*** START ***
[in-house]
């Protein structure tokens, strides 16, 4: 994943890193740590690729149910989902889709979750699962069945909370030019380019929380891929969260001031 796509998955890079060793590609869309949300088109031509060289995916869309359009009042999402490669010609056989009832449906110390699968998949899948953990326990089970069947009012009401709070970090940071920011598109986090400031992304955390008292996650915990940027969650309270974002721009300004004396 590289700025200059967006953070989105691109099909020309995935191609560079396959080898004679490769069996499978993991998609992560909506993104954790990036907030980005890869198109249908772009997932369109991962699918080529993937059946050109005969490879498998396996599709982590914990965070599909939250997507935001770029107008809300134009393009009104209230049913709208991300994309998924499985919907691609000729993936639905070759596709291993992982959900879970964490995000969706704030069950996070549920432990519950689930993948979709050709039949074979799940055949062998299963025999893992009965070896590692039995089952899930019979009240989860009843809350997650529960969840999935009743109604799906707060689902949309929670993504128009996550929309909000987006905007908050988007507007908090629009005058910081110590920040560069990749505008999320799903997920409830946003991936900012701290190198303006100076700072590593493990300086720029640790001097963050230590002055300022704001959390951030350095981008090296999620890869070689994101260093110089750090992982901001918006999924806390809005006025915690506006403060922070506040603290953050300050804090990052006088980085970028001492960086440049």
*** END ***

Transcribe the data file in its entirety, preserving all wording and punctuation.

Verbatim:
[in-house]
């Protein structure tokens, strides 16, 4: 994943890193740590690729149910989902889709979750699962069945909370030019380019929380891929969260001031 796509998955890079060793590609869309949300088109031509060289995916869309359009009042999402490669010609056989009832449906110390699968998949899948953990326990089970069947009012009401709070970090940071920011598109986090400031992304955390008292996650915990940027969650309270974002721009300004004396 590289700025200059967006953070989105691109099909020309995935191609560079396959080898004679490769069996499978993991998609992560909506993104954790990036907030980005890869198109249908772009997932369109991962699918080529993937059946050109005969490879498998396996599709982590914990965070599909939250997507935001770029107008809300134009393009009104209230049913709208991300994309998924499985919907691609000729993936639905070759596709291993992982959900879970964490995000969706704030069950996070549920432990519950689930993948979709050709039949074979799940055949062998299963025999893992009965070896590692039995089952899930019979009240989860009843809350997650529960969840999935009743109604799906707060689902949309929670993504128009996550929309909000987006905007908050988007507007908090629009005058910081110590920040560069990749505008999320799903997920409830946003991936900012701290190198303006100076700072590593493990300086720029640790001097963050230590002055300022704001959390951030350095981008090296999620890869070689994101260093110089750090992982901001918006999924806390809005006025915690506006403060922070506040603290953050300050804090990052006088980085970028001492960086440049």